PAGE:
Sarkozy camp in pole position for parliamentary vote

21st May 2007, Comments 0 comments

PARIS, May 21, 2007 (AFP) - Official campaigning kicked off Monday for France's parliamentary elections, with President Nicolas Sarkozy increasingly confident of winning the majority needed to drive through ambitious reforms.

PARIS, May 21, 2007 (AFP) - Official campaigning kicked off Monday for France's parliamentary elections, with President Nicolas Sarkozy increasingly confident of winning the majority needed to drive through ambitious reforms.

Just weeks after the hard-fought presidential contest, French voters return to the polls on June 10 and 17 to elect the 577 members of the lower house National Assembly.

Sarkozy's newly-appointed Prime Minister Francois Fillon will spearhead the campaign for the right-wing Union for a Popular Movement (UMP) party, to be launched officially Wednesday following two days of strategy meetings in Paris.

Fillon has warned supporters not to underestimate the battle ahead, stressing the need for a clear majority to push through Sarkozy's programme, starting with a tax and labour reform package to be rolled out over the summer.

But with the Socialist Party in disarray following the defeat of its candidate Segolene Royal, Sarkozy's UMP appears on course to win a sweeping majority.

According to a TNS-SOFRES opinion poll, the party would secure 365 to 415 seats, against 137 to 153 for the main opposition Socialists. The Communist Party would take two to nine seats, with two or three going to the new centrist party founded by presidential candidate Francois Bayrou, Modem.

The poll suggests Sarkozy's broad-based government unveiled Friday, in which half the posts went to women and the foreign ministry to leading left-winger Bernard Kouchner, is riding a wave of goodwill.

Sixty-one percent of voters are happy with its line-up, while the government's star figures -- Kouchner, Justice Minister Rachida Dati, the first North African in such a high-profile post, and Finance Minister Jean-Louis Borloo -- get approval ratings higher than 70 percent.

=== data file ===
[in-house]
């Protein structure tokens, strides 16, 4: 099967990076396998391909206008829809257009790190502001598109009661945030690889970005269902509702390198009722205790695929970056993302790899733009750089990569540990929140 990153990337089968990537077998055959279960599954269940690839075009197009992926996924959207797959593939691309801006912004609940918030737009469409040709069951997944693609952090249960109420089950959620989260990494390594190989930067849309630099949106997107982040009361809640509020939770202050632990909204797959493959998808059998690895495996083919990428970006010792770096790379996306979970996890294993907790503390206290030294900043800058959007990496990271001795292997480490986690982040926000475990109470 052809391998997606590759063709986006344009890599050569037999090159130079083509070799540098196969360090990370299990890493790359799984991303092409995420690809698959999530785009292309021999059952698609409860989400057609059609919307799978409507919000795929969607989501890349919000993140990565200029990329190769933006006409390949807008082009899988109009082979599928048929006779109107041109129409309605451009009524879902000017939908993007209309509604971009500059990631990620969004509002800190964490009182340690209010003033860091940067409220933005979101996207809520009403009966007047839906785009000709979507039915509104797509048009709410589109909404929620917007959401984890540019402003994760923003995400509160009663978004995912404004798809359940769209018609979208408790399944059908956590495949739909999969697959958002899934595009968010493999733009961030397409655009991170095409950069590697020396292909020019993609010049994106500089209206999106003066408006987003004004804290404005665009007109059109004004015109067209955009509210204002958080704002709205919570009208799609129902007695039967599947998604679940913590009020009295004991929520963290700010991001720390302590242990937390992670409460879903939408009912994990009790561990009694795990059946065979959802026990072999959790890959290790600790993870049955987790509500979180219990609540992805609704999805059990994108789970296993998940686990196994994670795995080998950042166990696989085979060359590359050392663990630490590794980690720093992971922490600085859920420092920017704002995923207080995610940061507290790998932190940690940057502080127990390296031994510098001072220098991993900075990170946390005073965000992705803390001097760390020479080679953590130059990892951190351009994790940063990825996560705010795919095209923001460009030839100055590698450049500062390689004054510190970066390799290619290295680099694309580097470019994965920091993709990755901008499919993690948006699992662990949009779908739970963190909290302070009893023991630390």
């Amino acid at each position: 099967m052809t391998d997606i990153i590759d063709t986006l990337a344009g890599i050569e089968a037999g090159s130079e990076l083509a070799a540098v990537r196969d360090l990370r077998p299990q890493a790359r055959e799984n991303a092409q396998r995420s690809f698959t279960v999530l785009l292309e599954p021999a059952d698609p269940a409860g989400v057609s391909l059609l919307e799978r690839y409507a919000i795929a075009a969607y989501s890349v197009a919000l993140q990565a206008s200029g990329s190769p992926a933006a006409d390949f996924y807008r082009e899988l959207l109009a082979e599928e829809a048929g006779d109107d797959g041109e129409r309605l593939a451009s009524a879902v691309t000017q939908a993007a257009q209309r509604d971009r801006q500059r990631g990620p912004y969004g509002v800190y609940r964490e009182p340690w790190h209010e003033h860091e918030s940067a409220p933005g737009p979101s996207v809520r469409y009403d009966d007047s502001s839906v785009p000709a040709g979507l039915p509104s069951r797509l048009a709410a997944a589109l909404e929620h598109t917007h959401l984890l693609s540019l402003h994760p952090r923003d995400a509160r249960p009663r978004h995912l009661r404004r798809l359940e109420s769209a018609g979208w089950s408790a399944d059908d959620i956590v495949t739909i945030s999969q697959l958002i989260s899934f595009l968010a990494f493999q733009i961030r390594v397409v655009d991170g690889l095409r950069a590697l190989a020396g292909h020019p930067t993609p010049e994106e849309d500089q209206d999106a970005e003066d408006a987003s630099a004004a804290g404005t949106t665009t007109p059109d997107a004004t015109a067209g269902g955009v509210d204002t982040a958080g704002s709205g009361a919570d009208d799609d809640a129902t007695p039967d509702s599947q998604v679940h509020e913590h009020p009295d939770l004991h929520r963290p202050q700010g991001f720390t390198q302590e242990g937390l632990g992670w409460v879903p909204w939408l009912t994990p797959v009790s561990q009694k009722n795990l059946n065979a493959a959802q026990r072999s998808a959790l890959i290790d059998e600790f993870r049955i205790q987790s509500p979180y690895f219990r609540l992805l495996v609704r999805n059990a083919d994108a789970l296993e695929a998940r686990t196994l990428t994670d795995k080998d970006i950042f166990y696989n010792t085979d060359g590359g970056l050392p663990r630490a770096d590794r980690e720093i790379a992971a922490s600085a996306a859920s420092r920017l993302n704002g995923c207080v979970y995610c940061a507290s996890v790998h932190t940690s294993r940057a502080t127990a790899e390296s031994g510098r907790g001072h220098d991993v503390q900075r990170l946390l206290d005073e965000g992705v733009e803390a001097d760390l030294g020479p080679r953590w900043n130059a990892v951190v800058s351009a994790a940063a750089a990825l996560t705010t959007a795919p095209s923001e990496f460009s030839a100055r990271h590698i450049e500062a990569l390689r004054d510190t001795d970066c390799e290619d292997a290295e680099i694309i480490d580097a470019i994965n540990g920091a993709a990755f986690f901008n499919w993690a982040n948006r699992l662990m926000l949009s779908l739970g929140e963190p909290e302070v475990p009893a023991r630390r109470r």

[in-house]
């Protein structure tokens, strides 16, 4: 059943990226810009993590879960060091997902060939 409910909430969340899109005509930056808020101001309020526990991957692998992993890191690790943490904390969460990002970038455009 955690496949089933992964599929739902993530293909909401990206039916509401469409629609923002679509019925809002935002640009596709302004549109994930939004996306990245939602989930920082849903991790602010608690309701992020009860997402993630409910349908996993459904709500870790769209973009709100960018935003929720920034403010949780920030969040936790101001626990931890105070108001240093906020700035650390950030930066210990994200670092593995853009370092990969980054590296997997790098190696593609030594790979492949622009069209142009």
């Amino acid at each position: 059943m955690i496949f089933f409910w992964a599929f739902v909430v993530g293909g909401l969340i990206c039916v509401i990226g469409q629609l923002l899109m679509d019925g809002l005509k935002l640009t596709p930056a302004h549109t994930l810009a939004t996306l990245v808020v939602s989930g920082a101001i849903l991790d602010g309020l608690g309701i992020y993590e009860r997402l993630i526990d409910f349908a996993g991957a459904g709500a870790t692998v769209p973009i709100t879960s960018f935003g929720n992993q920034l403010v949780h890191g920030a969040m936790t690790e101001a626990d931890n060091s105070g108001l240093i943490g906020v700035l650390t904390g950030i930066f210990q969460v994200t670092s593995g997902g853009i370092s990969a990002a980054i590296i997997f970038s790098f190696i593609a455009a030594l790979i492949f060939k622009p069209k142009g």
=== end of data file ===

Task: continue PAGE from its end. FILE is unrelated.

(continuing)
Sarkozy also gets a thumbs-up from 94 percent of voters for his decision to create an environment superministry, as well as the controversial ministry of immigration, national identity and co-development, backed by 72 percent.

"It's a state of grace" for the Sarkozy team, wrote the right-wing Le Figaro.

Bitterly divided after Royal's defeat -- the third presidential election they have lost in a row -- and trailing the UMP in the polls, the Socialists face the demoralising prospect of another electoral drubbing.

"Since no one on the left seriously imagines a victory, the speculation -- and the fear -- surrounds the scale of their defeat," the left-wing newspaper in an article entitled "Fear of the UMP steam-roller."

The Socialist Party accuses Sarkozy's camp of attempting to destabilise it by recruiting Kouchner and three other left-wingers to junior government posts, denouncing the move as a spin operation.

Former Socialist prime minister Laurent Fabius Monday urged his camp to close ranks to "balance out powers" in the National Assembly.

But party members fear the naming of the popular human rights champion could have a knock-on effect at the ballot box.

"Seeing Kouchner shining at Sarkozy's side, our voters may choose not to turn out for the vote, deciding we perhaps made a mistake in the presidential campaign," a left-wing deputy was quoted as saying in Liberation.

Returning from a weekend with his wife Cecilia at Bregancon Fort, a presidential retreat on the French Riviera, Sarkozy was to kick off his first full week in power with meetings on Europe and the environment, two of his declared priorities.

On Monday Sarkozy hosted talks with European Parliament president Hans-Gert Poettering on his calls for a slimmed-down European treaty to replace the constitution rejected by French voters in 2005.

He then met Alain Juppe, who has taken the helm of a new super-ministry for sustainable development, and environmental campaigners to hammer out plans for a national conference on the environment in the autumn.


Copyright AFP

Subject: French news

0 Comments To This Article